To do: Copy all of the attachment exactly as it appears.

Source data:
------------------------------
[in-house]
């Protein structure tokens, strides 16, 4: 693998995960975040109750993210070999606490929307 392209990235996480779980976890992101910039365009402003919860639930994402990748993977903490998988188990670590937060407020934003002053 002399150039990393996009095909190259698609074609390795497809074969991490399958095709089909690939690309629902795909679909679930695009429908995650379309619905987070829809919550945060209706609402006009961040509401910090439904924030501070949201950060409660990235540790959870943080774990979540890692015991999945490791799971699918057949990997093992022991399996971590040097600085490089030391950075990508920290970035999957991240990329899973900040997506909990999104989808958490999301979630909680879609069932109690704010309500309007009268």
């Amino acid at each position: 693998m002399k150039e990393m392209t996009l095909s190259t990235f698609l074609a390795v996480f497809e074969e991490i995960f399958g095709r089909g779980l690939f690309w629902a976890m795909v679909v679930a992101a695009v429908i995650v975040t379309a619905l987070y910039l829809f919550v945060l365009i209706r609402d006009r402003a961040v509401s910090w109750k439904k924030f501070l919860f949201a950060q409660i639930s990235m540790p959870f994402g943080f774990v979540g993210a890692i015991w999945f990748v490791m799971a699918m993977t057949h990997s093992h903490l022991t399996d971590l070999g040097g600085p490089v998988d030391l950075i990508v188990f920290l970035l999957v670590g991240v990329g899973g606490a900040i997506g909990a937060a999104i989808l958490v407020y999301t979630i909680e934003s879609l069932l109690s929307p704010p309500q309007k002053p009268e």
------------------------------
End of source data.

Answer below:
[in-house]
């Protein structure tokens, strides 16, 4: 693998995960975040109750993210070999606490929307 392209990235996480779980976890992101910039365009402003919860639930994402990748993977903490998988188990670590937060407020934003002053 002399150039990393996009095909190259698609074609390795497809074969991490399958095709089909690939690309629902795909679909679930695009429908995650379309619905987070829809919550945060209706609402006009961040509401910090439904924030501070949201950060409660990235540790959870943080774990979540890692015991999945490791799971699918057949990997093992022991399996971590040097600085490089030391950075990508920290970035999957991240990329899973900040997506909990999104989808958490999301979630909680879609069932109690704010309500309007009268």
């Amino acid at each position: 693998m002399k150039e990393m392209t996009l095909s190259t990235f698609l074609a390795v996480f497809e074969e991490i995960f399958g095709r089909g779980l690939f690309w629902a976890m795909v679909v679930a992101a695009v429908i995650v975040t379309a619905l987070y910039l829809f919550v945060l365009i209706r609402d006009r402003a961040v509401s910090w109750k439904k924030f501070l919860f949201a950060q409660i639930s990235m540790p959870f994402g943080f774990v979540g993210a890692i015991w999945f990748v490791m799971a699918m993977t057949h990997s093992h903490l022991t399996d971590l070999g040097g600085p490089v998988d030391l950075i990508v188990f920290l970035l999957v670590g991240v990329g899973g606490a900040i997506g909990a937060a999104i989808l958490v407020y999301t979630i909680e934003s879609l069932l109690s929307p704010p309500q309007k002053p009268e």